Working…
COVID-19 is an emerging, rapidly evolving situation.
Get the latest public health information from CDC: https://www.coronavirus.gov.

Get the latest research information from NIH: https://www.nih.gov/coronavirus.
ClinicalTrials.gov
ClinicalTrials.gov Menu

Independent Walking Speed and Crossing a City Street

The safety and scientific validity of this study is the responsibility of the study sponsor and investigators. Listing a study does not mean it has been evaluated by the U.S. Federal Government. Read our disclaimer for details.
 
ClinicalTrials.gov Identifier: NCT02842398
Recruitment Status : Completed
First Posted : July 22, 2016
Last Update Posted : May 18, 2018
Sponsor:
Information provided by (Responsible Party):
Blythedale Children's Hospital

Brief Summary:
The purpose of this study is to determine if selected sequence training using the Balance Master, added to established physical therapy treatment programs, will increase gait velocity of ambulatory children receiving inpatient or outpatient rehabilitation in relation to their ability to cross an intersection within the confines of community traffic signal (>120 cm/sec).

Condition or disease Intervention/treatment Phase
Balance Problems Cerebral Palsy Behavioral: Balance Master Behavioral: Customary Care Early Phase 1

Detailed Description:
The ability to adequately perform functional tasks at a level that allows independent community living is key to measuring the success of any physical therapy program. The essential tasks needed to allow independent community living have been well documented in the elderly population. However, these tasks have not been delineated in the pediatric population. The investigators aim to determine if selected sequence training using the Balance Master, added to established physical therapy treatment programs, will increase gait velocity of ambulatory children receiving in-or outpatient rehabilitation in relation to their ability to cross an intersection within the confines of community traffic signal (>120 cm/sec). One essential task that is necessary in the urban environment is to have the ability to cross a street within the time constraint of a traffic signal. Walking speed becomes increasingly important for those living in urban settings, as the ability to cross the street safely is fundamental for achieving independence. One of the major criticisms of clinic/lab-based measures of gait speed is that relative performance may not be representative of independence within the community. Participants aged 5 to 21 years, will be recruited from the patient population at Blythedale Children's Hospital for a six week trial. Children will be assigned to one of two random groups: one weekly Balance Master sequence training group (in addition to their regularly scheduled therapy sessions) and a group that continue regularly scheduled therapy sessions alone. Gait velocity will be measured by "Walk Across" Functional Assessment using Balance Master long force plate.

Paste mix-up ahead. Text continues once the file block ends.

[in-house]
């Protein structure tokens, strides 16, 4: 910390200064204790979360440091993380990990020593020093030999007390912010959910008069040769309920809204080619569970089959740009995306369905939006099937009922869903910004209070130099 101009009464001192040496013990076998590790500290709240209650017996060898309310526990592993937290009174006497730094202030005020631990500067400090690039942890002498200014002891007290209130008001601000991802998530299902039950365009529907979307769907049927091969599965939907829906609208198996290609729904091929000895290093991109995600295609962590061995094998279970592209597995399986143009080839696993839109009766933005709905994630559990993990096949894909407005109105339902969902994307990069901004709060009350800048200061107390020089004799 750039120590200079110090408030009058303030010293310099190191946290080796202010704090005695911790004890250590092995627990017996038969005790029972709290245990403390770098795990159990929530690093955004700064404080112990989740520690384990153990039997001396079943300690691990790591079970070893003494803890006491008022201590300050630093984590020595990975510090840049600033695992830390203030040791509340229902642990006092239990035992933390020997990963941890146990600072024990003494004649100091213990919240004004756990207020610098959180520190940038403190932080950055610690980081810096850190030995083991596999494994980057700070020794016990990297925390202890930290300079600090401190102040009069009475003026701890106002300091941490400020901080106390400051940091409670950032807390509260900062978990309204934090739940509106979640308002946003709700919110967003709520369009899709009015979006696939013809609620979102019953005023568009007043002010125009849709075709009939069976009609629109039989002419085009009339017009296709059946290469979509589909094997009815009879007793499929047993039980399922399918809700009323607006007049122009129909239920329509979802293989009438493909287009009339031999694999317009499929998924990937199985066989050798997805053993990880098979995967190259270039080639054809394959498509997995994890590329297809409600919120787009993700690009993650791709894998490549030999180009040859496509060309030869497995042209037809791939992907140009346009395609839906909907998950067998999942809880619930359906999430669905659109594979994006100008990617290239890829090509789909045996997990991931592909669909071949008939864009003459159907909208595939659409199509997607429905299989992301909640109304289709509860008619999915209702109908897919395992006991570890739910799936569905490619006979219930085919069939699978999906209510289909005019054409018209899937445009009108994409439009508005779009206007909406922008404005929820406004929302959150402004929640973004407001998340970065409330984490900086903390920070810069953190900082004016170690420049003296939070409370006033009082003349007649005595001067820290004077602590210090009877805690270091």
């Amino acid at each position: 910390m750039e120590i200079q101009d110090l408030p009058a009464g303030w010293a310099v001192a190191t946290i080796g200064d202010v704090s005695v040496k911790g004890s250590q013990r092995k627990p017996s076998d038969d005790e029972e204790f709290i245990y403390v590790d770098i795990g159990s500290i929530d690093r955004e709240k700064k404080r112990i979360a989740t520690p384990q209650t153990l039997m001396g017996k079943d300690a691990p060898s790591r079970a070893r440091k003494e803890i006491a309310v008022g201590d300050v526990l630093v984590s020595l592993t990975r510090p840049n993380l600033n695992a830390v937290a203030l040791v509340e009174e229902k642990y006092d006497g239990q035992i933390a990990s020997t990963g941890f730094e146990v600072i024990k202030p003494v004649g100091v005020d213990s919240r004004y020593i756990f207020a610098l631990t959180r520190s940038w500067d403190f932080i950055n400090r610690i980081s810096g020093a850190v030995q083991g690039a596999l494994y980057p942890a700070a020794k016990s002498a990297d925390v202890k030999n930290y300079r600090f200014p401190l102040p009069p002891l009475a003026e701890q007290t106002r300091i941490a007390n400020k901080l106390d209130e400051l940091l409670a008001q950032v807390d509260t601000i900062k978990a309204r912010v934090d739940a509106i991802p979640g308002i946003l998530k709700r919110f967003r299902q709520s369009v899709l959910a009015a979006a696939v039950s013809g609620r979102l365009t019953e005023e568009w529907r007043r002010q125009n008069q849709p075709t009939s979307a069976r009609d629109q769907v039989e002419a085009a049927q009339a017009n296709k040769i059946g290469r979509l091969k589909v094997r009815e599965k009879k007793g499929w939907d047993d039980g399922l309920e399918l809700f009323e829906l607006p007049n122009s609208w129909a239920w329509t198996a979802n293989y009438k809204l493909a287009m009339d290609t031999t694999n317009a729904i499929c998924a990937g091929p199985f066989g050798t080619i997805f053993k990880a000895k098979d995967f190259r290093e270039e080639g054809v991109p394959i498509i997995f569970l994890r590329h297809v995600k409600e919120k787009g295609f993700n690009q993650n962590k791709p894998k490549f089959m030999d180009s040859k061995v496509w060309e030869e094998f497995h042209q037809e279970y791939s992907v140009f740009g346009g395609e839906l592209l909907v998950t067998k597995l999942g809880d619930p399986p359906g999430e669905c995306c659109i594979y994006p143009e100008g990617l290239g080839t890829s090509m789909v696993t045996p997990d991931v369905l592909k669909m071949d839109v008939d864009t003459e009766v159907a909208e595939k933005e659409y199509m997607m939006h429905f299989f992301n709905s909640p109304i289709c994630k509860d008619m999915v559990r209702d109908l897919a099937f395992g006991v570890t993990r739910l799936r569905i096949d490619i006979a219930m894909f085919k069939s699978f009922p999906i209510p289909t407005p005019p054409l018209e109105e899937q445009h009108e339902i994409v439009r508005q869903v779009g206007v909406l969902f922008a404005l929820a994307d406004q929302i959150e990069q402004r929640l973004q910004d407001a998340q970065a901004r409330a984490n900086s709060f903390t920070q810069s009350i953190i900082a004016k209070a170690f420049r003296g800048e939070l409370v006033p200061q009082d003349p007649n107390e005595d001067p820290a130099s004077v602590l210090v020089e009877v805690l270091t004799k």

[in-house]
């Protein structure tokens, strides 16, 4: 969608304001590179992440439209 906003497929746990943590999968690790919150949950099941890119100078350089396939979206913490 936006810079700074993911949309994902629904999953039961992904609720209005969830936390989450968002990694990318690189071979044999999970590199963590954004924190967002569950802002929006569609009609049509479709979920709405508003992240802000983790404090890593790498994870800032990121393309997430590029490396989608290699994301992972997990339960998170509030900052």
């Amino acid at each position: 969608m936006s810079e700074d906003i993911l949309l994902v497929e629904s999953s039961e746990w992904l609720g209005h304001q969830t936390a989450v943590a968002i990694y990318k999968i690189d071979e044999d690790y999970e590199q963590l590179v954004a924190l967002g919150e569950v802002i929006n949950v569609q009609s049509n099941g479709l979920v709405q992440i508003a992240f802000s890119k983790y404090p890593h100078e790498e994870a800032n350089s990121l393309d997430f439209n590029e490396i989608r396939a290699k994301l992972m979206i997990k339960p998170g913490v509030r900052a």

Layout table for study information
Study Type : Interventional  (Clinical Trial)
Actual Enrollment : 71 participants